News matters in Turkey

Our host family in Turkey watched the TV news every night.  My father, who was a teenager during WWII has the same habit of taking news seriously.  Within the memory of our hosts and their 18-year-old son, Turkey has been through financial crises, military coups, more than 30,000 people killed by Kurdish separatists, and small wars that nearly turned into big ones (e.g., Cyprus).  What is currently keeping them glued to the TV are recent attacks by Kurdish separatists that have killed 15 Turkish Army soldiers and the idea that the Turkish Army may go into Iraq.

 [I pointed out that the last country to invade Iraq didn’t achieve very good results.  Upon further reflection, it occurred to me that maybe this is our solution for the Iraq problem.  We pull our troops out and give the country back, not to Saddam or his heirs, but to the Turks, who governed it as part of the Ottoman Empire.]

1 Comment

  1. Jagadeesh Venugopal

    October 12, 2007 @ 6:42 am

    1

    Some observations from growing up in India, and being just as addicted to the news:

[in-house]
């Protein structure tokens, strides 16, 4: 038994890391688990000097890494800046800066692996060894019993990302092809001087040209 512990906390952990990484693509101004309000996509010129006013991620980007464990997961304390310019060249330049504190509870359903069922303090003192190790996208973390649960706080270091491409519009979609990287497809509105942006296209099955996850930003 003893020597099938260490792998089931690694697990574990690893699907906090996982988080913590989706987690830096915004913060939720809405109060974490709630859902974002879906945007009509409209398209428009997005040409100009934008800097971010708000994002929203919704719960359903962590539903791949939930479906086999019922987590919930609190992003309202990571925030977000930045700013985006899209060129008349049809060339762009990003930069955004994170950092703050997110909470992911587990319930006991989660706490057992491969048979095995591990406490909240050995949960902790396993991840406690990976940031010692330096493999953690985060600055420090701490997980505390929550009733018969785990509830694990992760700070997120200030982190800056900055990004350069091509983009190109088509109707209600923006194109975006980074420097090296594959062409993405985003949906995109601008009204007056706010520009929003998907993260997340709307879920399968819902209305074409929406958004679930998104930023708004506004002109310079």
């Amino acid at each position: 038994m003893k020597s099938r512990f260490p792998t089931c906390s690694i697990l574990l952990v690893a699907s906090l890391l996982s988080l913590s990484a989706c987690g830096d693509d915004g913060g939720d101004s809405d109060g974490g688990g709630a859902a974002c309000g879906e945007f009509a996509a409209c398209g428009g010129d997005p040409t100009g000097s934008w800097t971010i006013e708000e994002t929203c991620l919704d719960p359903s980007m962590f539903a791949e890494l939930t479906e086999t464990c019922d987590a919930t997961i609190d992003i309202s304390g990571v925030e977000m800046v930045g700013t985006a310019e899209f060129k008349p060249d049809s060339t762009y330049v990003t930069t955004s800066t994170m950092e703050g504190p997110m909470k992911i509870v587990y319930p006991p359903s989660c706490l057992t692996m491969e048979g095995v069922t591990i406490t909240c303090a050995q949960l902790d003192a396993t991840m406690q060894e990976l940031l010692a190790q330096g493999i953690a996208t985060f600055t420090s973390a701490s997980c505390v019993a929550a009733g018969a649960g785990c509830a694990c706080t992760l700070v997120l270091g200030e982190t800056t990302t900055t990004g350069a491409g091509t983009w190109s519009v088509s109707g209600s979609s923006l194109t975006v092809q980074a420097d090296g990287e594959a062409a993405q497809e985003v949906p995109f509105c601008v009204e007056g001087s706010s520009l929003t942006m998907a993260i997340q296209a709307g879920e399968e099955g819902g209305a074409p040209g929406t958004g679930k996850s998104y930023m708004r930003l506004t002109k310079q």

* News presentations are not anchored by “superstars”. Rather than pay fancy names for rating points, television stations actually put out news worth watching or listening to.

    * Radio in the rest of the world is not coalesced into a rigid format (news, traffic, weather, ads all condensed into a span of 10 minutes).

    * Newspapers are 12-15 pages or so. With far less advertising content, and weighing grammes, not pounds like the Globe weighs on most days. Many places in India had community “reading rooms” with newspapers for those who could not afford a copy of their own.

    One of my fondest memories growing up is that in India we only had one government broadcaster for Radio and TV. So those of us with access to a shortwave radio would invariably tune into the BBC, which those days was considered the gold standard for news.

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